Archive for the ‘C-Monster’ Category

The High School that ate Los Angeles?

11/11/2008

Is this the new Los Angeles Performing Arts High School after climate change?


Nope, today was dry and clear and the high school shone.

C-monster had posted the sea photo, responding to my visual rhymes of the high school.

CurbedLA readers said “Buck Rogers High,”

Looks like a Junior High School Trekkie designed a land base for the Enterprise.

Bad Gehry … or, rather Gehry.

i think this building achieved the impossible to look like “nothing”! it’s in a class of it’s own.

i really thought it was a water slide the first time i saw it.

Epcot center after an earthquake?

The tower and ramp remind me of a dis-assembled matchbox car track…


Battlestar Gallactica High

Looks like where Snake Plissken got released (in Escape from L.A.)

what if they connect the slide across the freeway and in to the cathedral tower?


Yes, waterslide, Magic Mountain… But the juxtaposition to Le Cathedral across the freeway is fabulous – could only happen in LA as a statement of the great divide – religion versus creativity. Yesterday versus tomorrow.


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The juxtaposition with the Cathedral across the freeway is fabulous.


Remember Rock ’em Sock ’em robots?
Or,

Godzilla?

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Does it look like Wolf Prix / Coop Himmelb(l)au’s tower packs a punch?


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All along the watchtower – Coop Himmelb(l)au in L.A.

11/09/2008

C-monster says Coop Himmelb(l)au’s Los Angeles High School #9 at night

looks like

a prison watchtower.

Well, one great thing about the tower at the High School for the Visual and Performing Arts is that it’s so abstract it can be almost anything you like.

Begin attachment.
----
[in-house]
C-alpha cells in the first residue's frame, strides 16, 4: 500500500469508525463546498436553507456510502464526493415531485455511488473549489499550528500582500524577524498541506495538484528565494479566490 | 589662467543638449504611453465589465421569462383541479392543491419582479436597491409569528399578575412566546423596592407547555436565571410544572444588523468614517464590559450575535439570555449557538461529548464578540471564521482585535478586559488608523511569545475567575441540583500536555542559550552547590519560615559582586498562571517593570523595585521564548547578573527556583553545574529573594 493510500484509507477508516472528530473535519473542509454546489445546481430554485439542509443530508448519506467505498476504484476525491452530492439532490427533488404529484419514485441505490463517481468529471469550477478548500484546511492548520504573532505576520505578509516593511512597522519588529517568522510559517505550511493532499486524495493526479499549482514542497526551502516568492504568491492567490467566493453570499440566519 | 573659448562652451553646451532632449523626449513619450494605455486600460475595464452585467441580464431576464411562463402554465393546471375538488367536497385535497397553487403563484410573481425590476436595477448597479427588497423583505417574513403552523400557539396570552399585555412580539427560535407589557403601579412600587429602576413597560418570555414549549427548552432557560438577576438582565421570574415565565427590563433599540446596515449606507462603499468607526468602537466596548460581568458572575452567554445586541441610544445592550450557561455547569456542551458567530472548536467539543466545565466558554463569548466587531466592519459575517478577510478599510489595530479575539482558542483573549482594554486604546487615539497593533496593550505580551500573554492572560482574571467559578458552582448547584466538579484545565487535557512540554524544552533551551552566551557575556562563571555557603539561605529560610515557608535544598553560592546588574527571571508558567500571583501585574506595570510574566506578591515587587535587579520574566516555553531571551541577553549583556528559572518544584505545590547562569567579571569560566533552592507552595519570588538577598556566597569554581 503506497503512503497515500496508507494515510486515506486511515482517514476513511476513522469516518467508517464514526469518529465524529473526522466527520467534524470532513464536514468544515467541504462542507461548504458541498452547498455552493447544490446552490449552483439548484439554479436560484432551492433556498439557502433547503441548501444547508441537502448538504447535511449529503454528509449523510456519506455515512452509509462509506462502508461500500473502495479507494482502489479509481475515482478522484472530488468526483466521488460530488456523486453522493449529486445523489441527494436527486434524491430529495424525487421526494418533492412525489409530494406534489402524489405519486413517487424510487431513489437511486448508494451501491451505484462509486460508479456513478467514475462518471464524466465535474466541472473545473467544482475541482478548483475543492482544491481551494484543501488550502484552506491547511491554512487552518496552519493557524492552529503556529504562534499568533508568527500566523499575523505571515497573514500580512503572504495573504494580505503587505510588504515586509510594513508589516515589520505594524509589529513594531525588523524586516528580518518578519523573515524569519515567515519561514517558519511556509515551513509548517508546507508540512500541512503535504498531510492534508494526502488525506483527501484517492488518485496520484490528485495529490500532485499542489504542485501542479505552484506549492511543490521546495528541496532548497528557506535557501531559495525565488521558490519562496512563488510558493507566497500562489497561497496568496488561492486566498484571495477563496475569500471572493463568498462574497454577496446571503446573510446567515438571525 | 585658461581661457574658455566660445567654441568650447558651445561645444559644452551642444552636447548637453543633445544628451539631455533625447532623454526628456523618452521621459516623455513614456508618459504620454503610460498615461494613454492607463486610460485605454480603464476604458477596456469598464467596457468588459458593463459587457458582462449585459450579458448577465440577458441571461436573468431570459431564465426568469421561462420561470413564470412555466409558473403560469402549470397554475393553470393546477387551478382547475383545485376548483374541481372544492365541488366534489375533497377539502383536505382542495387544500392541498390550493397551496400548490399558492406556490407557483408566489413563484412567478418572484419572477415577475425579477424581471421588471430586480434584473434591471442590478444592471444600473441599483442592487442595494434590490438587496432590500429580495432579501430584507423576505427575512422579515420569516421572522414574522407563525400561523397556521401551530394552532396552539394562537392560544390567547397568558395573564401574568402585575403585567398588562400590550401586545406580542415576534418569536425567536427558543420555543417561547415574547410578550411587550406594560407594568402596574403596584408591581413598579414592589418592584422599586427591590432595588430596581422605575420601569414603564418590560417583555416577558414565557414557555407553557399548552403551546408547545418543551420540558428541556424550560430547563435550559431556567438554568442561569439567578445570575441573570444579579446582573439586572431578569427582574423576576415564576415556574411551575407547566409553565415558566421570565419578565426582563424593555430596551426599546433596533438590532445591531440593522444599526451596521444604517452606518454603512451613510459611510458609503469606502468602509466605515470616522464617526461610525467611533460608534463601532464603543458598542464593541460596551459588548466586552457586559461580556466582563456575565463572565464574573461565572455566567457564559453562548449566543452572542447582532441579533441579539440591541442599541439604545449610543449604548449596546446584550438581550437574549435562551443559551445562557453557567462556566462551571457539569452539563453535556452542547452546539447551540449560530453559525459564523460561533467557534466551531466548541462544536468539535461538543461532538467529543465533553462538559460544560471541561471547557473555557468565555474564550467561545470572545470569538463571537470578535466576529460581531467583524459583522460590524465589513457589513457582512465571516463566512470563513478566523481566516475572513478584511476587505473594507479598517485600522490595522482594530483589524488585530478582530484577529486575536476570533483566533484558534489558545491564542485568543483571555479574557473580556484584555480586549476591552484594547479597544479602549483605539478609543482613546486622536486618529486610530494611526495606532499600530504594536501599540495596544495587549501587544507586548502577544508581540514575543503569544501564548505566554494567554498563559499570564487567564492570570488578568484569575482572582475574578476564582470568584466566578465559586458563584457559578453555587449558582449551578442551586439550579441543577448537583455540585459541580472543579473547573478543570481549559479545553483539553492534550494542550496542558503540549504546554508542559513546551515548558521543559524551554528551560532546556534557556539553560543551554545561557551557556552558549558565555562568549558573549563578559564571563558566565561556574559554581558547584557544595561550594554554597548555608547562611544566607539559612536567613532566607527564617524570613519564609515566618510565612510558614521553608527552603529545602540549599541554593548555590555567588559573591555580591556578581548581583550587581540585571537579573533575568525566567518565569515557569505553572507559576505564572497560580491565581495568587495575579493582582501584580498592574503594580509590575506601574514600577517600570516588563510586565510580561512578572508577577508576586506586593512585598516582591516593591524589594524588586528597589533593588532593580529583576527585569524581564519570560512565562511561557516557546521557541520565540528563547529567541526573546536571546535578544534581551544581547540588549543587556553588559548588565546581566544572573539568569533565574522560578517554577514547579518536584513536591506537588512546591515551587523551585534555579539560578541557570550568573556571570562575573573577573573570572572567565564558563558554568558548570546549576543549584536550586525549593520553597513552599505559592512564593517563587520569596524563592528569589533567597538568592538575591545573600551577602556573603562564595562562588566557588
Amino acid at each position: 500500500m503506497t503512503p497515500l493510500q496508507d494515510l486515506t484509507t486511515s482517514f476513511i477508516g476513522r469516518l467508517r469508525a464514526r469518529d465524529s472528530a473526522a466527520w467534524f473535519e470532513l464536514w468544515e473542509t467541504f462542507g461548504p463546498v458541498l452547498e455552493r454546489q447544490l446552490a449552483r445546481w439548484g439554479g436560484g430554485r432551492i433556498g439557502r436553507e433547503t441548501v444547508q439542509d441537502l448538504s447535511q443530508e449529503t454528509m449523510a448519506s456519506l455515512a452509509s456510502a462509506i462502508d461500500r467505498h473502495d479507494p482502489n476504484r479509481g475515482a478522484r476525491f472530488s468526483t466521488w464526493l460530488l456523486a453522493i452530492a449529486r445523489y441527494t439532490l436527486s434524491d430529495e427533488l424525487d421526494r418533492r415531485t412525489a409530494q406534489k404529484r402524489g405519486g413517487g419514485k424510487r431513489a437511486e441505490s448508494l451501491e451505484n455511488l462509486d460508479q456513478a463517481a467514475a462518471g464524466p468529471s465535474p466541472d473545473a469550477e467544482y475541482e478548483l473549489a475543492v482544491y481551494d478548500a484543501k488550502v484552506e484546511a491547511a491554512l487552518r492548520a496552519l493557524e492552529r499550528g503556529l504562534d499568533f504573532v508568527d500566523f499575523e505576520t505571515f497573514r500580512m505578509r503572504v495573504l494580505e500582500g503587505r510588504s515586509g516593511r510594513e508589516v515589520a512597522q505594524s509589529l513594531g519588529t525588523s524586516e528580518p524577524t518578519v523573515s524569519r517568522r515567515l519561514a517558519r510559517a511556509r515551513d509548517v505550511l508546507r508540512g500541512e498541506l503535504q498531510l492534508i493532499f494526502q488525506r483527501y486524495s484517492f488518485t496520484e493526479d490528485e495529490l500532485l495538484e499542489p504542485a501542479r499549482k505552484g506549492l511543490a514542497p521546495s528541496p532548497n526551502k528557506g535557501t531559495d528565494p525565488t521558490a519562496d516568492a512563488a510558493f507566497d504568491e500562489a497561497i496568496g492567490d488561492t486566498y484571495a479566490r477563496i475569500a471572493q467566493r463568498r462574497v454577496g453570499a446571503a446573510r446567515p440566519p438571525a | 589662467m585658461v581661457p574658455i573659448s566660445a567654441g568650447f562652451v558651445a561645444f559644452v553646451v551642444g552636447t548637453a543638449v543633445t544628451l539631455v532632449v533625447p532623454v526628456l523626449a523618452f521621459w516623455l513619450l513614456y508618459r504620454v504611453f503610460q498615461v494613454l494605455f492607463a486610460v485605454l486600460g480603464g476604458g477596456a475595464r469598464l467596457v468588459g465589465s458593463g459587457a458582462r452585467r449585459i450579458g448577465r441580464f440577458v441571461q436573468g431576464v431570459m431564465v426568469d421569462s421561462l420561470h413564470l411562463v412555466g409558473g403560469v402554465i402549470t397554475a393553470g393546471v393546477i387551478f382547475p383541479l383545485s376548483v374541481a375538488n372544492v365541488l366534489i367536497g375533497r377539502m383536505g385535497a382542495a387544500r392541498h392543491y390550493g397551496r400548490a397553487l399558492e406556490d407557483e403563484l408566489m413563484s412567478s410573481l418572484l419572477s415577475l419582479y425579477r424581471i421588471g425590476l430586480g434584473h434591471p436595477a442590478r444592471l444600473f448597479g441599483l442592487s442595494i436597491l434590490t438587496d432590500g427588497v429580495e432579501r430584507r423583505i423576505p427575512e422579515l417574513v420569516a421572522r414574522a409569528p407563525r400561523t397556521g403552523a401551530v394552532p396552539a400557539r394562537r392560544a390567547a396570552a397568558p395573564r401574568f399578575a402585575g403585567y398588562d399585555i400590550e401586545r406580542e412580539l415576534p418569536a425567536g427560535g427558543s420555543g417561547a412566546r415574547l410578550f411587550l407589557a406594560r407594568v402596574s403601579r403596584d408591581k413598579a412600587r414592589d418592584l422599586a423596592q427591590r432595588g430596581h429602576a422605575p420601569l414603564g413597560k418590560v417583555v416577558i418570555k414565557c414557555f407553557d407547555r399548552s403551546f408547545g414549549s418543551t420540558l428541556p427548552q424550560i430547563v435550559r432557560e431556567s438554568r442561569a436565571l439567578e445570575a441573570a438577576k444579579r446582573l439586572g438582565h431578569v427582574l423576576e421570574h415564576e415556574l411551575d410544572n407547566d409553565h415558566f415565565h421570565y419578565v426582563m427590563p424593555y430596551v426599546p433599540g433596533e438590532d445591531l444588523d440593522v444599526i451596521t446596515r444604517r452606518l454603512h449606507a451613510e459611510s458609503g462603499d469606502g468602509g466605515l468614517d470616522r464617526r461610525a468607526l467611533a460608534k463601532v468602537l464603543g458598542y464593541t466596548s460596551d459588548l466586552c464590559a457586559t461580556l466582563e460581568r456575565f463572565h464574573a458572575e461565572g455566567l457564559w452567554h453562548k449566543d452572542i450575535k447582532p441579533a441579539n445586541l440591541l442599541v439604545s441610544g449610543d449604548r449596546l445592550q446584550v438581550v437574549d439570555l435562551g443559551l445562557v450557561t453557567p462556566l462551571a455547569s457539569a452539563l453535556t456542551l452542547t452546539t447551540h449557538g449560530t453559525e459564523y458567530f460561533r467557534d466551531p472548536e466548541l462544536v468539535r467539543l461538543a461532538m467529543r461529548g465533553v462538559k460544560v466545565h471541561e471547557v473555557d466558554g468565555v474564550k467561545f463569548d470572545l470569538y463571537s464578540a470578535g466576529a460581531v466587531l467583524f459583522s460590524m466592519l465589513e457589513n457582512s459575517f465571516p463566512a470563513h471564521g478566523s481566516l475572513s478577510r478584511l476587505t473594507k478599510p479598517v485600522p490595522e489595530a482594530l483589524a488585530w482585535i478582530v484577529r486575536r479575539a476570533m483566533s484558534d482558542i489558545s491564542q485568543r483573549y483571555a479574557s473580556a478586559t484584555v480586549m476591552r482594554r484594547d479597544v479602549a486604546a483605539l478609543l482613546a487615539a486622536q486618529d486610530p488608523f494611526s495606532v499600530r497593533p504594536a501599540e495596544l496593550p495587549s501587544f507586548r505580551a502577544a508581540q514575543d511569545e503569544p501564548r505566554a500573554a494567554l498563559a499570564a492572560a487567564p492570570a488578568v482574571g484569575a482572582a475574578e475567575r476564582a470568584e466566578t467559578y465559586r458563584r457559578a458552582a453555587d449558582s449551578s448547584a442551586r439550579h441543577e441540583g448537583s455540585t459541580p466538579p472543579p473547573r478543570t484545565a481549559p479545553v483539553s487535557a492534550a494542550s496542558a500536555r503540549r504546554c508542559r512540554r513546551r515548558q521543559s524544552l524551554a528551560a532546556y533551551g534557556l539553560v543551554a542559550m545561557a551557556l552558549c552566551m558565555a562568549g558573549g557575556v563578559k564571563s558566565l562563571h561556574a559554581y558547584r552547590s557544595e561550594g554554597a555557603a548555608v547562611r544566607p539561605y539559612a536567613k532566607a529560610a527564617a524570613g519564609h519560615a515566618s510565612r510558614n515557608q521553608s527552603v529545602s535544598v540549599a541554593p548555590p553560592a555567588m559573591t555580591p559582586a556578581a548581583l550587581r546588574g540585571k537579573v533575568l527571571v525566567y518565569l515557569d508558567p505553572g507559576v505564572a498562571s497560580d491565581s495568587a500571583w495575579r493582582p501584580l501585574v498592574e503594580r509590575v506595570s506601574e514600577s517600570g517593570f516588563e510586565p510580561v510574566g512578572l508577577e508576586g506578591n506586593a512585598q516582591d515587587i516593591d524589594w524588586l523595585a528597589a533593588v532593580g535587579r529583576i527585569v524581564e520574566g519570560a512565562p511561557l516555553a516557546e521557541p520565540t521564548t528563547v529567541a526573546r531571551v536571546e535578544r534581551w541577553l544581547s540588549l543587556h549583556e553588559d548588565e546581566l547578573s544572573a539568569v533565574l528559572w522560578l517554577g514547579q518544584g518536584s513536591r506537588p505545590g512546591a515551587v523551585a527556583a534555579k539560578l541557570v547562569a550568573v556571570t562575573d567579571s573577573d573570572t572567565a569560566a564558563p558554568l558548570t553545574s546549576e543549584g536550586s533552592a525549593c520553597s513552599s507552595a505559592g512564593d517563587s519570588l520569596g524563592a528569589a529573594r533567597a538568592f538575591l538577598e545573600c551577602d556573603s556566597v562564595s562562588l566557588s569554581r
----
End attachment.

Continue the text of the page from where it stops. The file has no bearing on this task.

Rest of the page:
For D, it suggests

Wall-E, or a toy robot.

Sylvia Lavin of UCLA, said on the day after the election, in a public conversation with the head of the firm that designed the High School, Wolf Prix, that it reminds her of

Barack Obama.

Lavin said that in the 1960s Wolf Prix was angrier. Now he’s figured out how to still be radical but a little softer. So Prix gets to build, and yet still foment change. (His firm is designing the new European Central Bank in Frankfurt; Prix hopes to create a new symbol for Europe.) Sylvia Lavin compared Prix to Barack Obama, and Obama’s understanding of how to be an African-American man in the United States and not be angry, but rather, constructive. She said she will forever call this “the Obama Tower.” Prix smiled.

He said the room at the top of the 140 foot tower was originally meant to be rented out to generate income for the school. The L.A. Unified School District has since balked at that idea and also at Prix’s desire for the tower to hold L.E.D. signage – for advertising – to also bring in money to the school system. An artsy billboard, how L.A., don’t you think?

Signage, and certain industrial aspects of the high school remind me of the work of L.A.-based architect Thom Mayne


such as his Caltrans Headquarters, just a few blocks from the new high school. Theirs is likely a mutual influence.

And Prix has one-upped Mayne if you think the swirl around his tower stands for the number 9, since after all, this is L.A. Unified School District High School #9.

Or does this tower suggest a local vernacular-

the tower of slides at the water park?

When Coop Himmelb(l)au’s lead architect Wolf Prix spoke the other night in the auditorium/theater of the school, he rightly said that a High School for the Performing Arts could not just be boxes, and that arts students deserve a landmark, an icon.

So now, I see the tower as a West Coast

beacon.

Long live the Enlightenment. From sea to shining sea.

As for the title of this post, Wolf Prix has said he learned English by listening to songs by Bob Dylan.

Of what does the tower remind you?

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The L.A. arts high school, set to open next fall, will be Coop Himmelb(l)au’s second building in America, and it looks to be more interesting and better-suited to its purpose than their first US effort, a $30-million expansion of the Akron Art Museum. The cost for the five acre high school is said to be about $230 million. It will have space for some 1,600 students, many from surrounding low-income neighborhoods. The school is expensive, overbudget, delayed, and criticized for all those reasons. It stands just across a freeway from

the Rafael Moneo-designed cathedral, with its campanile, or tower. The two form a gateway as you are driving. Prix said he was told his tower could not be taller than Moneo’s. I have already said that Caltrans by Thom Mayne/Morphosis is just a few blocks away, and just a few blocks up Grand Avenue you’ll find the magnificent Disney Concert Hall by Frank Gehry. Kudos to L.A.

More fun and more images on “the High School that ate Los Angeles,” here.

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